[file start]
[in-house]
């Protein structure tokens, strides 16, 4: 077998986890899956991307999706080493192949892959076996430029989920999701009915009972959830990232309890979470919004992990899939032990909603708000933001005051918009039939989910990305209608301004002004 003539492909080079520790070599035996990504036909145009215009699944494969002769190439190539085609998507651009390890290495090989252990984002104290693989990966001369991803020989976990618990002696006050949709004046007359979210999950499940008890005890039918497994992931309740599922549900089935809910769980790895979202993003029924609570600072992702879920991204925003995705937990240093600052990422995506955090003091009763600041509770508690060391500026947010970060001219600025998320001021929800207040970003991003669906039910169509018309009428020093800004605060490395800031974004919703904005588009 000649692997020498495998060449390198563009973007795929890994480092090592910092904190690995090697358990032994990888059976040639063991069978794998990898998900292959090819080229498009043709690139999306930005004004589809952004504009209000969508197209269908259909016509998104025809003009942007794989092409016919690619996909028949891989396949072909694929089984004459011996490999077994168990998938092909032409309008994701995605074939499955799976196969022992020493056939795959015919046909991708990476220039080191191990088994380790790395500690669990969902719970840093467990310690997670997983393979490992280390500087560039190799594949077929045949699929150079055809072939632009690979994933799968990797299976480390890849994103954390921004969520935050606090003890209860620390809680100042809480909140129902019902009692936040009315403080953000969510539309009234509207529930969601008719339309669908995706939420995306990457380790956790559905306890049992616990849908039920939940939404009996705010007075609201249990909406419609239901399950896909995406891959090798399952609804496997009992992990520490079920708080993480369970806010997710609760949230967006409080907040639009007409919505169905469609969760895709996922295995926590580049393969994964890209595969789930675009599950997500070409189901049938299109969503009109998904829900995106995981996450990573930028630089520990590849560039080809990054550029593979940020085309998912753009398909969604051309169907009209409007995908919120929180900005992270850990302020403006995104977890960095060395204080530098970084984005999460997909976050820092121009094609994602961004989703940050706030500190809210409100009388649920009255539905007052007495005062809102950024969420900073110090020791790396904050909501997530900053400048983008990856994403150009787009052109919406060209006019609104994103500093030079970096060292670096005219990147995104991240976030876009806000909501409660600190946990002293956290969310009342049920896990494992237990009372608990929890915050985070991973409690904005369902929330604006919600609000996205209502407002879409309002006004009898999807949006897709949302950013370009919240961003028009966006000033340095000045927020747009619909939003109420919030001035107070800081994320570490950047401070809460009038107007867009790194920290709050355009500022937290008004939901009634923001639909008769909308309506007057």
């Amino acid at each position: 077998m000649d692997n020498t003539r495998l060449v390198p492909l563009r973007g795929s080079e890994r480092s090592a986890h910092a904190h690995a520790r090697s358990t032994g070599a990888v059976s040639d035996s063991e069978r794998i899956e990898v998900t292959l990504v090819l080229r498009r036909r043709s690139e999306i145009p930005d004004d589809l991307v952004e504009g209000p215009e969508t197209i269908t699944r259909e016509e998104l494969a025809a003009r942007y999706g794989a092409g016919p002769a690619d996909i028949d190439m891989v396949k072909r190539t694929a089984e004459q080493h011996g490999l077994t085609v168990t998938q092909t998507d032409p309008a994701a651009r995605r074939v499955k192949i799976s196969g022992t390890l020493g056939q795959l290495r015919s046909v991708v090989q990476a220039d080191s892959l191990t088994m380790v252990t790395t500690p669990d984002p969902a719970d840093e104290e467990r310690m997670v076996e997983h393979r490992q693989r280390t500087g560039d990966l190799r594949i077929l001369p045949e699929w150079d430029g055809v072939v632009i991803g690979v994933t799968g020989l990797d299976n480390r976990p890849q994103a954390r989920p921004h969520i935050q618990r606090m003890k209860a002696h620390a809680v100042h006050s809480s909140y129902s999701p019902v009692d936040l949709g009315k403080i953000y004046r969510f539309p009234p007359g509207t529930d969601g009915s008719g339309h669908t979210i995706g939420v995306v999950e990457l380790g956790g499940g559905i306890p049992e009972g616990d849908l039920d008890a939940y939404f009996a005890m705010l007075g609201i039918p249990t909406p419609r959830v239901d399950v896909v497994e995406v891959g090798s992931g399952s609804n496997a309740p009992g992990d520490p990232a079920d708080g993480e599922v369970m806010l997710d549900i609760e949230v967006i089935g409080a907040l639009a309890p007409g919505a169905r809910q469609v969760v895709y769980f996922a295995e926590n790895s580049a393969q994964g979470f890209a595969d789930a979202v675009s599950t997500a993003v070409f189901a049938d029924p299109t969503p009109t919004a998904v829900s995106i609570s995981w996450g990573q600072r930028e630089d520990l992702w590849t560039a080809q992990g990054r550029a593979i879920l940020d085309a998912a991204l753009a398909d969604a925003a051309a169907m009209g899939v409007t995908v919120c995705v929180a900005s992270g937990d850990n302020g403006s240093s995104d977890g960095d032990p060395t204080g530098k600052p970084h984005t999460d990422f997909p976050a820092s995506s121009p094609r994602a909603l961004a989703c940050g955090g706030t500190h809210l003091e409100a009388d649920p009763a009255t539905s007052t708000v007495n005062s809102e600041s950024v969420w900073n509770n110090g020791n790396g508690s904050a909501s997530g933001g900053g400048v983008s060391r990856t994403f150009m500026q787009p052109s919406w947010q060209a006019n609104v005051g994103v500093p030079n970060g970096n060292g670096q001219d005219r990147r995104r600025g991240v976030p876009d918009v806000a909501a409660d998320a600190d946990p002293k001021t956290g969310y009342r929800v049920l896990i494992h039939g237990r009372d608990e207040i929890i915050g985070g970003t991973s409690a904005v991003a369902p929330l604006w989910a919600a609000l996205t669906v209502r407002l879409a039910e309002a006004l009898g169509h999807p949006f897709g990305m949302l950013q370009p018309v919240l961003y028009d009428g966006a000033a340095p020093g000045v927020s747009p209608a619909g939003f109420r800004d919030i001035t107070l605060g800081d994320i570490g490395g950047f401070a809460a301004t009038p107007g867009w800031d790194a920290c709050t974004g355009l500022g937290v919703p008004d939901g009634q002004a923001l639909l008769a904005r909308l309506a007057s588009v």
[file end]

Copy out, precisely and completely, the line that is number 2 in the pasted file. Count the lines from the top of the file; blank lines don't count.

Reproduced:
């Protein structure tokens, strides 16, 4: 077998986890899956991307999706080493192949892959076996430029989920999701009915009972959830990232309890979470919004992990899939032990909603708000933001005051918009039939989910990305209608301004002004 003539492909080079520790070599035996990504036909145009215009699944494969002769190439190539085609998507651009390890290495090989252990984002104290693989990966001369991803020989976990618990002696006050949709004046007359979210999950499940008890005890039918497994992931309740599922549900089935809910769980790895979202993003029924609570600072992702879920991204925003995705937990240093600052990422995506955090003091009763600041509770508690060391500026947010970060001219600025998320001021929800207040970003991003669906039910169509018309009428020093800004605060490395800031974004919703904005588009 000649692997020498495998060449390198563009973007795929890994480092090592910092904190690995090697358990032994990888059976040639063991069978794998990898998900292959090819080229498009043709690139999306930005004004589809952004504009209000969508197209269908259909016509998104025809003009942007794989092409016919690619996909028949891989396949072909694929089984004459011996490999077994168990998938092909032409309008994701995605074939499955799976196969022992020493056939795959015919046909991708990476220039080191191990088994380790790395500690669990969902719970840093467990310690997670997983393979490992280390500087560039190799594949077929045949699929150079055809072939632009690979994933799968990797299976480390890849994103954390921004969520935050606090003890209860620390809680100042809480909140129902019902009692936040009315403080953000969510539309009234509207529930969601008719339309669908995706939420995306990457380790956790559905306890049992616990849908039920939940939404009996705010007075609201249990909406419609239901399950896909995406891959090798399952609804496997009992992990520490079920708080993480369970806010997710609760949230967006409080907040639009007409919505169905469609969760895709996922295995926590580049393969994964890209595969789930675009599950997500070409189901049938299109969503009109998904829900995106995981996450990573930028630089520990590849560039080809990054550029593979940020085309998912753009398909969604051309169907009209409007995908919120929180900005992270850990302020403006995104977890960095060395204080530098970084984005999460997909976050820092121009094609994602961004989703940050706030500190809210409100009388649920009255539905007052007495005062809102950024969420900073110090020791790396904050909501997530900053400048983008990856994403150009787009052109919406060209006019609104994103500093030079970096060292670096005219990147995104991240976030876009806000909501409660600190946990002293956290969310009342049920896990494992237990009372608990929890915050985070991973409690904005369902929330604006919600609000996205209502407002879409309002006004009898999807949006897709949302950013370009919240961003028009966006000033340095000045927020747009619909939003109420919030001035107070800081994320570490950047401070809460009038107007867009790194920290709050355009500022937290008004939901009634923001639909008769909308309506007057």